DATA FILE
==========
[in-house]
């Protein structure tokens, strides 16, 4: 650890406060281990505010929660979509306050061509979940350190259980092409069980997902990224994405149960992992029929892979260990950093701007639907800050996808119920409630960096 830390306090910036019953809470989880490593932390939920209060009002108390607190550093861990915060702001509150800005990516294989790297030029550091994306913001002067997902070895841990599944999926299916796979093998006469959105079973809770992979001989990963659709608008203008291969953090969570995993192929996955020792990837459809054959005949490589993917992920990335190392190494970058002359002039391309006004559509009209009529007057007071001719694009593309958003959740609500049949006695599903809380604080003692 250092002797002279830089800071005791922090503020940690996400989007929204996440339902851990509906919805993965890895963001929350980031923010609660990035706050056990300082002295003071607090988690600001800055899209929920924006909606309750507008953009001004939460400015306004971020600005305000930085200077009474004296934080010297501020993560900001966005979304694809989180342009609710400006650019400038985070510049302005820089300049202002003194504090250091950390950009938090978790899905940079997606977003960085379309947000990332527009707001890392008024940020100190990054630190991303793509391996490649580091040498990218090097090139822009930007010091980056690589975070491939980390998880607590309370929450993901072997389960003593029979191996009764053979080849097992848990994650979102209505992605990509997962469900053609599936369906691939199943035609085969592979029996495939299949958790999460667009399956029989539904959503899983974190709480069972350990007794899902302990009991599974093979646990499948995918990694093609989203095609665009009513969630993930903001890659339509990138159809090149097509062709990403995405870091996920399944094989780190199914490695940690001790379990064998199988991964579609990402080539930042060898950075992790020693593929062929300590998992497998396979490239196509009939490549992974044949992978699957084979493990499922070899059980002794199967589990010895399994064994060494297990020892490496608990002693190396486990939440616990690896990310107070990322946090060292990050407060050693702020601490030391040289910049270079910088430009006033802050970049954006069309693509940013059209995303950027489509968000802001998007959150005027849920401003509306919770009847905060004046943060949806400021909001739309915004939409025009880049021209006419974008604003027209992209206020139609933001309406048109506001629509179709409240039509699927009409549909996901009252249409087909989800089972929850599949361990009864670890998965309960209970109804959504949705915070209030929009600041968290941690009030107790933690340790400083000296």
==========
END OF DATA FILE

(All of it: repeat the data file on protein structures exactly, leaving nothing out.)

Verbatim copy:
[in-house]
């Protein structure tokens, strides 16, 4: 650890406060281990505010929660979509306050061509979940350190259980092409069980997902990224994405149960992992029929892979260990950093701007639907800050996808119920409630960096 830390306090910036019953809470989880490593932390939920209060009002108390607190550093861990915060702001509150800005990516294989790297030029550091994306913001002067997902070895841990599944999926299916796979093998006469959105079973809770992979001989990963659709608008203008291969953090969570995993192929996955020792990837459809054959005949490589993917992920990335190392190494970058002359002039391309006004559509009209009529007057007071001719694009593309958003959740609500049949006695599903809380604080003692 250092002797002279830089800071005791922090503020940690996400989007929204996440339902851990509906919805993965890895963001929350980031923010609660990035706050056990300082002295003071607090988690600001800055899209929920924006909606309750507008953009001004939460400015306004971020600005305000930085200077009474004296934080010297501020993560900001966005979304694809989180342009609710400006650019400038985070510049302005820089300049202002003194504090250091950390950009938090978790899905940079997606977003960085379309947000990332527009707001890392008024940020100190990054630190991303793509391996490649580091040498990218090097090139822009930007010091980056690589975070491939980390998880607590309370929450993901072997389960003593029979191996009764053979080849097992848990994650979102209505992605990509997962469900053609599936369906691939199943035609085969592979029996495939299949958790999460667009399956029989539904959503899983974190709480069972350990007794899902302990009991599974093979646990499948995918990694093609989203095609665009009513969630993930903001890659339509990138159809090149097509062709990403995405870091996920399944094989780190199914490695940690001790379990064998199988991964579609990402080539930042060898950075992790020693593929062929300590998992497998396979490239196509009939490549992974044949992978699957084979493990499922070899059980002794199967589990010895399994064994060494297990020892490496608990002693190396486990939440616990690896990310107070990322946090060292990050407060050693702020601490030391040289910049270079910088430009006033802050970049954006069309693509940013059209995303950027489509968000802001998007959150005027849920401003509306919770009847905060004046943060949806400021909001739309915004939409025009880049021209006419974008604003027209992209206020139609933001309406048109506001629509179709409240039509699927009409549909996901009252249409087909989800089972929850599949361990009864670890998965309960209970109804959504949705915070209030929009600041968290941690009030107790933690340790400083000296």